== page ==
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    [​IMG]
    Guess you are not a sports fan:
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  7. I. Gentantithesis

    I. Gentantithesis Senior member

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    Original 24 oz. Seafield's Glenurquhart Estate tweed (1840) woven by Johnstons of Elgin.

    [​IMG]
     
  8. JibranK

    JibranK Senior member

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    I do tend to like tweeds -- some of them quite heavy -- and have a number of windowpanes and bold checks among my favorites.

    I don't take many pictures of my clothing ... but are a couple of shots that were likely posted over at AAAC ... predating my SF membership.

    [​IMG]

    [​IMG]

    Huntsman....
     
  9. RSS

    RSS Senior member

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    Huntsman....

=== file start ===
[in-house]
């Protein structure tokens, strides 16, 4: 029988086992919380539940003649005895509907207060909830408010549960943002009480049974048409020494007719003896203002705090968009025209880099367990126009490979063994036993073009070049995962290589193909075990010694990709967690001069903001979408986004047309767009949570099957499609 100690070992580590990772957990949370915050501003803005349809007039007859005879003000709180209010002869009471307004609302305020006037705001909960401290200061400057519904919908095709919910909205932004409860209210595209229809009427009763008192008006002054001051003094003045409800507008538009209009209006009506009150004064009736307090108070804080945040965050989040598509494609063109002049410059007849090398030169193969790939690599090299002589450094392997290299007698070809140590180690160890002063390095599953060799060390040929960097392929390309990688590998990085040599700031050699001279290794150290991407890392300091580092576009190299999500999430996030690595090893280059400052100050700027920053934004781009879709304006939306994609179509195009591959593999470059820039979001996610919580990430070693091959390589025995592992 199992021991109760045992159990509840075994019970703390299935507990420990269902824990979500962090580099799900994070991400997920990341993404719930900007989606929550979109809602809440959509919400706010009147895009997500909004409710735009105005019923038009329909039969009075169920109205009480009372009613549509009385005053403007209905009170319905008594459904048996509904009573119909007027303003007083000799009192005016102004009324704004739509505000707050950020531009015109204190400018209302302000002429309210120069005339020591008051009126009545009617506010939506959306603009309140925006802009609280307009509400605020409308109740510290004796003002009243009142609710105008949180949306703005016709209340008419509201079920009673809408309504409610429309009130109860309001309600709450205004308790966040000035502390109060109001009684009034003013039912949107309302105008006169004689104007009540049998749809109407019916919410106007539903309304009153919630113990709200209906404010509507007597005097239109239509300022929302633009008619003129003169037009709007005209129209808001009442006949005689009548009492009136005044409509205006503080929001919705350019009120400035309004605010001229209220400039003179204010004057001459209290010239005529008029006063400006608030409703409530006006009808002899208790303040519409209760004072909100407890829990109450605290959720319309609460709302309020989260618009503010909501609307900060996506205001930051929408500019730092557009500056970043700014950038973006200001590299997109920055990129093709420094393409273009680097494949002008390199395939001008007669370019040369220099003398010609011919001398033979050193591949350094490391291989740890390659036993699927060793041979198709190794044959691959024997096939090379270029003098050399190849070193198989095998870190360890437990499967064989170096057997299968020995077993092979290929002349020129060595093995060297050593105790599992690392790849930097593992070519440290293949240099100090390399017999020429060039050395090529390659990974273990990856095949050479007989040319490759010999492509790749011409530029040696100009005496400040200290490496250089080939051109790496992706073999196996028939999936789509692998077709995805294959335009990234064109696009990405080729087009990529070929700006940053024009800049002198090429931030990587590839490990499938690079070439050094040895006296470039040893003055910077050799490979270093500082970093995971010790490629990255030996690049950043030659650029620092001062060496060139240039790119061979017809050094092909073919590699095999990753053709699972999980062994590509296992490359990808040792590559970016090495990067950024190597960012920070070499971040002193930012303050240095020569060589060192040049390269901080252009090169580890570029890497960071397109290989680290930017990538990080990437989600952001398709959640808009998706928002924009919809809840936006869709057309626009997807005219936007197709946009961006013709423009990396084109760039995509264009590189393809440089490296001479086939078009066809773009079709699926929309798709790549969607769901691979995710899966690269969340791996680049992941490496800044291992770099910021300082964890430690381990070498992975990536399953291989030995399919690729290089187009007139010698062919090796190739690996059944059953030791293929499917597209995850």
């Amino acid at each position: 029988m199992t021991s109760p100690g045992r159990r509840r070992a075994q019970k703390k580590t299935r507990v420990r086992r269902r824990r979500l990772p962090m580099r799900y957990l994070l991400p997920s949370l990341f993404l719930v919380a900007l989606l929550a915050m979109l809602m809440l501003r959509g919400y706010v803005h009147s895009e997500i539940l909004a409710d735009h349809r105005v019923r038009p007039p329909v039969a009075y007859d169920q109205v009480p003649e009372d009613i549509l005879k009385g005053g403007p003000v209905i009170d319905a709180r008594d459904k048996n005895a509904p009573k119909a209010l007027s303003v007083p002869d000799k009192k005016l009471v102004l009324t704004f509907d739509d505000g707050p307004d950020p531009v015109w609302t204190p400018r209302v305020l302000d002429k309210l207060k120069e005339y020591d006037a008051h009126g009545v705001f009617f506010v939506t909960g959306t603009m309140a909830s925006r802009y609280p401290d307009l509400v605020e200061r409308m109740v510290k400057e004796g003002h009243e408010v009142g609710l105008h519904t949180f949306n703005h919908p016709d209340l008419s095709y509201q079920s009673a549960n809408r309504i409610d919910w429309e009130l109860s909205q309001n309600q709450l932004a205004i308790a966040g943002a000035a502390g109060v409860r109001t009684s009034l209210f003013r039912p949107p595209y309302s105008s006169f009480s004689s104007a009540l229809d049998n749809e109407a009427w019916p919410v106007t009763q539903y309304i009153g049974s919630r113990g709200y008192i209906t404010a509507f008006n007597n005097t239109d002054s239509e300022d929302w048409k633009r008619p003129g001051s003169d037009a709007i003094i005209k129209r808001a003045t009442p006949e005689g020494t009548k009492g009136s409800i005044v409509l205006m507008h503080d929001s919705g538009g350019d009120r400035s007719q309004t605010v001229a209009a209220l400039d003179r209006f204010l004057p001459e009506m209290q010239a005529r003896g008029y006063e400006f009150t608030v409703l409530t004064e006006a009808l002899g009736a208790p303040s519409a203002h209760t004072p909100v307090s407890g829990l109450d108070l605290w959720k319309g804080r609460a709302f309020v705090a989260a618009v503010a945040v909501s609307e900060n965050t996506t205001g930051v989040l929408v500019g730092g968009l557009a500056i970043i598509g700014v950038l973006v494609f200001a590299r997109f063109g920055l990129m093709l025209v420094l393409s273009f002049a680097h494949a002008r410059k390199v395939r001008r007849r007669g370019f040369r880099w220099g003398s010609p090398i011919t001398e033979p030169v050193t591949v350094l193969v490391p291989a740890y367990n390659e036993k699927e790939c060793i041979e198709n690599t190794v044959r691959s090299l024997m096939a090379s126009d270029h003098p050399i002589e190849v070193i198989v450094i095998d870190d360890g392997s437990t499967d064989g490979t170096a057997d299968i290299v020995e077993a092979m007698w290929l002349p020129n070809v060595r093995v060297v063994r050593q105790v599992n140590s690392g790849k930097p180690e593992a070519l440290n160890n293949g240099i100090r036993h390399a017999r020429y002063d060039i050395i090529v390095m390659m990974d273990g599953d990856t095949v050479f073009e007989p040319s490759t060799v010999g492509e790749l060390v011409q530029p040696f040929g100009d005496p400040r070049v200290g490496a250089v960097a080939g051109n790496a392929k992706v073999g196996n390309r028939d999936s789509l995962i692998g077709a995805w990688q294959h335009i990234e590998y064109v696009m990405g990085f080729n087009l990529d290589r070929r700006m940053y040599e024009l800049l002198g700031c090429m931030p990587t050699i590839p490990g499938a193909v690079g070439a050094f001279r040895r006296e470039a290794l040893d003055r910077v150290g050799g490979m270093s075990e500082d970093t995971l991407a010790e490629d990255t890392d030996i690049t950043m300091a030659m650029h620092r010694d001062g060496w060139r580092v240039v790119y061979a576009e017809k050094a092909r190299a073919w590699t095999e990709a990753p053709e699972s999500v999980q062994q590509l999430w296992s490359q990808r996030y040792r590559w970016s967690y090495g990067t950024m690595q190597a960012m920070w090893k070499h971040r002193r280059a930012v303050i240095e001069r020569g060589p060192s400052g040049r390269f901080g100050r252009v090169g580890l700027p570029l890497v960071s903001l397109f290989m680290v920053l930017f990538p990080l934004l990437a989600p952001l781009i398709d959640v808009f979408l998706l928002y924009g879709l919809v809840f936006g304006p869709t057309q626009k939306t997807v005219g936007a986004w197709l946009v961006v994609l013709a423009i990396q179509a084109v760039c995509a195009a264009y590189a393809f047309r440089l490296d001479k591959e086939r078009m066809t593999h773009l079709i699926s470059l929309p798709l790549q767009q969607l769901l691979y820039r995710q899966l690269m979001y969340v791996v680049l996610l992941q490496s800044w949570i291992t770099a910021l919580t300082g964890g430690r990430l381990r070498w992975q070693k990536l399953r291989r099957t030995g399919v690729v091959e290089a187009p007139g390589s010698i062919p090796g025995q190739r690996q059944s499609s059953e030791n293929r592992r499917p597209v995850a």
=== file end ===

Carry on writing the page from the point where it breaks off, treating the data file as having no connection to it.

Indeed ... with the top eight being Anderson & Sheppard.
     
  10. Film Noir Buff

    Film Noir Buff Senior member

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    21oz. London Lounge Brown Herringbone 3 piece Tweed suit by Lovat Mill [​IMG]
    That jacket has more of an overcoat front than a suit jacket. What tailor made this for you?
     
  11. Michael Ay329

    Michael Ay329 Senior member

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    Good eye FNB. I actually wanted some overlap based on the below photo. My tailor said at most he'll do 2 inches of overlap since at about 4-5 inches of overlap, it becomes a double breasted suit.

    As I'm sure you'll agree FNB, kudos to Michael Alden for this beautifully commissioned cloth [​IMG]

    The below pic was the inspiration for the overlap...specifically the man on the left with the same colored cloth